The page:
Hello everyone,

in this blog I'm trying to convince you that editorials are useful, especially if you read them "correctly".

#### "Algorithm $$$1$$$" vs "Algorithm $$$2$$$"

This is what many users do when reading the editorial for one problem (let's call it "algorithm $$$1$$$"):

- Read it.
- Repeat until able to implement the solution.
- Implement the solution; possibly forget about any previous attempt to solve that problem without editorial, and any detail in the editorial that seems unrelated to the implementation of the solution.
- Possibly, read the comments trying to find out how it is possible to come up with the solution in the editorial.

This is what you should do in my opinion (let's call it "algorithm $$$2$$$"):

- Keep the editorial open until you are able to implement the solution, using both your ideas and editorial's ideas: sometimes, this just means opening the editorial for $$$1$$$ second, because you had already found most of the ideas on your own.
- Implement the solution.
- Re-read the editorial carefully, and pretend you can modify it; ask yourself which parts of the editorial you would modify.
- Possibly, read the comments to find additional insights / ideas.

(I'm not saying "algorithm $$$2$$$" is the best way to use editorials. It's just a method that works for me, and seems strictly better than "algorithm $$$1$$$". Feel free to find your own way to use editorials.)

Examples:

#### 1909B - Сделать почти равными по модулю

Algorithm $$$1$$$:

- Read the editorial.
- Understand that, for some unintuitive reason (i.e., some math formulas), you only need to check $$$k = 2^i$$$.
- Implement the solution.
- Read the comments; find out that an alternative solution is printing $$$k = 2 \cdot \gcd(|a_i - a_{i+1}|)$$$. Convince yourself that you could come up with that by trial and error, and lots of small examples on paper (i.e., do some "proof by examples").

Algorithm $$$2$$$:

- Look at the picture for some time (between $$$1$$$ second and $$$5$$$ minutes), understand what's going on, understand the solution.
- Implement the solution.
- Re-read the editorial carefully. Read the comments and find out that an alternative solution is printing $$$k = 2 \cdot \gcd(|a_i - a_{i+1}|) =: 2g$$$. This seems a completely different solution, but let's check if you can use the editorial to prove it fast.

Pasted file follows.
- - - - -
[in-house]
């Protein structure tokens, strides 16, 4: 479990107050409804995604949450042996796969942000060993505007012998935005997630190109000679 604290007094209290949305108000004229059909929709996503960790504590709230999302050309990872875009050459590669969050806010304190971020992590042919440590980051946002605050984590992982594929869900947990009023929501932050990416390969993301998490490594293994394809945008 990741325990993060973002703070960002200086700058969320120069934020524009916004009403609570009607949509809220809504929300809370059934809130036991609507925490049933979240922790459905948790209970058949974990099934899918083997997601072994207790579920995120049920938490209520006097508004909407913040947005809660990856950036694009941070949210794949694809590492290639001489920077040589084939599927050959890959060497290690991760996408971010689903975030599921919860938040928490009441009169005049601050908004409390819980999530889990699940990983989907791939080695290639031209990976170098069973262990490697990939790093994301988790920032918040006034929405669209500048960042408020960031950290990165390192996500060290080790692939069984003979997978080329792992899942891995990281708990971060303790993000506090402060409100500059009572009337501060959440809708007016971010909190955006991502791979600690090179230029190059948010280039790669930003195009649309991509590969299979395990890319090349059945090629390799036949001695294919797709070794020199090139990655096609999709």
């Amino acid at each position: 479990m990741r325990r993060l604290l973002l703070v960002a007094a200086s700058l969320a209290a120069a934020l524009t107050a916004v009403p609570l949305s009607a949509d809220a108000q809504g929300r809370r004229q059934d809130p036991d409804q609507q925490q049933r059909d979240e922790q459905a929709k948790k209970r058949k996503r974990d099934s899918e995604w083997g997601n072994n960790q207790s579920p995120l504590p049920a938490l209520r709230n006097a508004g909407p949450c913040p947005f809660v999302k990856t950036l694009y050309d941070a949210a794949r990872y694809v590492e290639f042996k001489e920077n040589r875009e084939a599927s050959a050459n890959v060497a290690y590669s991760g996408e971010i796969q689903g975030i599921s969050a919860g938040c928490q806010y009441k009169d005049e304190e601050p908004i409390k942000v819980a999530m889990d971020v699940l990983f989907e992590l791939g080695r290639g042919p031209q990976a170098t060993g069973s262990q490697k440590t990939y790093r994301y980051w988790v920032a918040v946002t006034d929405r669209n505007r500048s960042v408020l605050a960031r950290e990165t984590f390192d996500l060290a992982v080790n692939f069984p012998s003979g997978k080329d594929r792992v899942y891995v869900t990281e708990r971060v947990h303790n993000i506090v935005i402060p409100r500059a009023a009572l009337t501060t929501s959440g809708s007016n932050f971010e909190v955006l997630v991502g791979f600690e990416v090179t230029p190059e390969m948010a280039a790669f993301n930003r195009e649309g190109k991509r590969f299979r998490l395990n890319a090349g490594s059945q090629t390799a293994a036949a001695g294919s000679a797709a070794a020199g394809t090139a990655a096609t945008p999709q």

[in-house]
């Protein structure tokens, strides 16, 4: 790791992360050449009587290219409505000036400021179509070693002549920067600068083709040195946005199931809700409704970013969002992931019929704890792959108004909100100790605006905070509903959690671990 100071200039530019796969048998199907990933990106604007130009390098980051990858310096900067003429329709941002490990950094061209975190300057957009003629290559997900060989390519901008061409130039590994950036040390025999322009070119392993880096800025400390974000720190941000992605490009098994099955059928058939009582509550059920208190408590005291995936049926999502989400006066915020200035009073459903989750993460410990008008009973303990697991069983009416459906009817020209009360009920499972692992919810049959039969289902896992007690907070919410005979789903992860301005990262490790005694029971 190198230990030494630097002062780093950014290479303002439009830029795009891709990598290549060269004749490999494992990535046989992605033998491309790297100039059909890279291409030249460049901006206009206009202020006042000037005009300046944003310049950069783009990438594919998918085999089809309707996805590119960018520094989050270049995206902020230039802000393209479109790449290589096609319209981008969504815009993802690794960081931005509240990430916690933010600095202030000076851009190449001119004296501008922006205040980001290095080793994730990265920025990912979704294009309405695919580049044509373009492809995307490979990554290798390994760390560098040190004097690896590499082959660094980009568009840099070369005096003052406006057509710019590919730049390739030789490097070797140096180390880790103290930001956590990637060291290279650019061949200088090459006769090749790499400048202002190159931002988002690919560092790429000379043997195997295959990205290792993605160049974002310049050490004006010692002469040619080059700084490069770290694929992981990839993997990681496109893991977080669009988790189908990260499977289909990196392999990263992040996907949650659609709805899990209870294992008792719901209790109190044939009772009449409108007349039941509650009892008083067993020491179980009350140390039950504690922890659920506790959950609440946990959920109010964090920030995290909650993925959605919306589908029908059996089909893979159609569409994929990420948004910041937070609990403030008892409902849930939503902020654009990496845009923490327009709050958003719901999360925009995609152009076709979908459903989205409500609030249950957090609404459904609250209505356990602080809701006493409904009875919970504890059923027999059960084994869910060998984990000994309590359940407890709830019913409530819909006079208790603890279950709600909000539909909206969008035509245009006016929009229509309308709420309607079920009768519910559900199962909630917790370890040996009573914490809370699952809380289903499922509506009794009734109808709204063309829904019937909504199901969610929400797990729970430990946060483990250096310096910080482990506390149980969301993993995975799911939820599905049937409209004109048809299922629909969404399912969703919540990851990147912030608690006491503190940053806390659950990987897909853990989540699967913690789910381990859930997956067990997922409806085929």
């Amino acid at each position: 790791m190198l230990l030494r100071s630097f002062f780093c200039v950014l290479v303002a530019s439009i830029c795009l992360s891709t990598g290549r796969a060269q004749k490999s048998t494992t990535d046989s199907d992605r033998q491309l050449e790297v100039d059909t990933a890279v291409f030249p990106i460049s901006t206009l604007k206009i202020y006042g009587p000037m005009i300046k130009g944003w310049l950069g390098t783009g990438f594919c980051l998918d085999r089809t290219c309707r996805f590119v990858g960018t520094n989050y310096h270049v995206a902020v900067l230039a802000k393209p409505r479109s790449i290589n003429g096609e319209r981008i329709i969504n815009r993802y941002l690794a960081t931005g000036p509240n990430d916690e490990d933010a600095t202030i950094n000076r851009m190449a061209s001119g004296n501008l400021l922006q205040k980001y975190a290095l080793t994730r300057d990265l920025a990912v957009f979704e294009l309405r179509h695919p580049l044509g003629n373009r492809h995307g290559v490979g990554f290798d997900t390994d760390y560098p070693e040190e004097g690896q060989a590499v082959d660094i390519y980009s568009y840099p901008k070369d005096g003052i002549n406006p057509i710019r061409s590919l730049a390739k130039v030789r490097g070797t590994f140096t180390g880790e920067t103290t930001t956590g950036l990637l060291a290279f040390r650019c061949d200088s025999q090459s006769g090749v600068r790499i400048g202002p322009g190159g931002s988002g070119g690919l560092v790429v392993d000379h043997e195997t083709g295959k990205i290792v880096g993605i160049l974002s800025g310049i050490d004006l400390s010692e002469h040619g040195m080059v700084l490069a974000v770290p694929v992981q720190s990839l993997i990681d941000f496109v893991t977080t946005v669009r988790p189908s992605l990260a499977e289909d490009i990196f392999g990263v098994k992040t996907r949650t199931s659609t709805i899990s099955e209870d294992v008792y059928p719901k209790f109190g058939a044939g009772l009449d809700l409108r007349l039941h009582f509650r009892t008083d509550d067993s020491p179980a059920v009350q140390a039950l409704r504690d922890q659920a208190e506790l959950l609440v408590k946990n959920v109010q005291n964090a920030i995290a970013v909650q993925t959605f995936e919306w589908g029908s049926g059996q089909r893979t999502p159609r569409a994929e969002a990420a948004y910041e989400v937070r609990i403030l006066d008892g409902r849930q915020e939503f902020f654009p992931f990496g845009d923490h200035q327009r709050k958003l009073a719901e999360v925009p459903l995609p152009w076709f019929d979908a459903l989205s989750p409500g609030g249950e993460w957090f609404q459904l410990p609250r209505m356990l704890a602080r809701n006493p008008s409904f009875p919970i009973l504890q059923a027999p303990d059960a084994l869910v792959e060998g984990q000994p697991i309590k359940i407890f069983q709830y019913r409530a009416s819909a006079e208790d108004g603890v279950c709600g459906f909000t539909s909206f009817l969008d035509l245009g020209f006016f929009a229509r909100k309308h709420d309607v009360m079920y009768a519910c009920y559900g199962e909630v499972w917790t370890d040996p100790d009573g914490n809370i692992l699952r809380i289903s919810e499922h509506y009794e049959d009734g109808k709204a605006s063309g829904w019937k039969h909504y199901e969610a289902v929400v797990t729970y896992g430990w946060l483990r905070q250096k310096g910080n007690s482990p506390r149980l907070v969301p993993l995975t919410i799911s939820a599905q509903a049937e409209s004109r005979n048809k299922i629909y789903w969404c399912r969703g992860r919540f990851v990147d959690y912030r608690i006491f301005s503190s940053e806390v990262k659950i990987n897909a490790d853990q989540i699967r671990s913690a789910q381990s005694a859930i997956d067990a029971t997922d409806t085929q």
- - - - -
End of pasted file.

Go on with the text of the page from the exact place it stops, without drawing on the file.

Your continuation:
- We have to prove $$$f(2g) = 2$$$. But $$$f(g) = 1$$$ because all the $$$a_i$$$ modulo $$$g$$$ are the same. Then, either $$$f(2g) = 1$$$ or $$$f(2g) = 2$$$ (according to the editorial). But $$$f(2g) \neq 1$$$ because otherwise $$$\gcd(|a_i - a_{i+1}|)$$$ would be a multiple of $$$2g$$$.

With both algorithm $$$1$$$ and algorithm $$$2$$$ you would learn two solutions, but only with algorithm $$$2$$$ you would have a "full" understanding of them.

- With algorithm $$$1$$$, you could get conclusions such as "when number $$$2$$$ appears in the statement, consider binary representation" or "when $$$\text{mod}$$$ appears in the statement, consider $$$\text{gcd}$$$" which seem random and not so practical.
- With algorithm $$$2$$$, you have an intuitive visualization and an actual proof of the solution. You have also used the proof in the editorial to prove another (seemingly unrelated) solution (so proofs are not useless!). You learned the "binary" trick, but you also got better at proving stuff.

#### 1909C - Тяжелые интервалы

Algorithm $$$1$$$:

- Read the editorial.
- Understand that, for some unintuitive reason (i.e., a proof which seems unnecessarily long), you need a bracket matching.
- Implement the solution.
- Read the comments; find out that many people tried to sort $$$l$$$ and $$$r$$$ in ascending order, but somehow it does not work.

Algorithm $$$2$$$:

- Look at the picture for some time (between $$$1$$$ second and $$$5$$$ minutes), understand what's going on, understand the solution.
- Implement the solution.
- Re-read the editorial carefully. Ask yourself why the proof is so long. In particular, why do we need "Keep swapping endpoints until you get the "regular" bracket matching. You can show that the process ends in a finite number of steps"? Can't you just swap a single pair of endpoints to show that intersecting segments are never optimal?

**Spoiler**

- Read the comments; find out that many people tried to sort $$$l$$$ and $$$r$$$ in ascending order. Realize a fun fact: sorting $$$l$$$ and $$$r$$$ in ascending order is the worst possible ordering (assuming you sort $$$c$$$ correctly).

#### Conclusions

Editorials are not evil! But, if you are not improving, ask yourself if you are reading them correctly.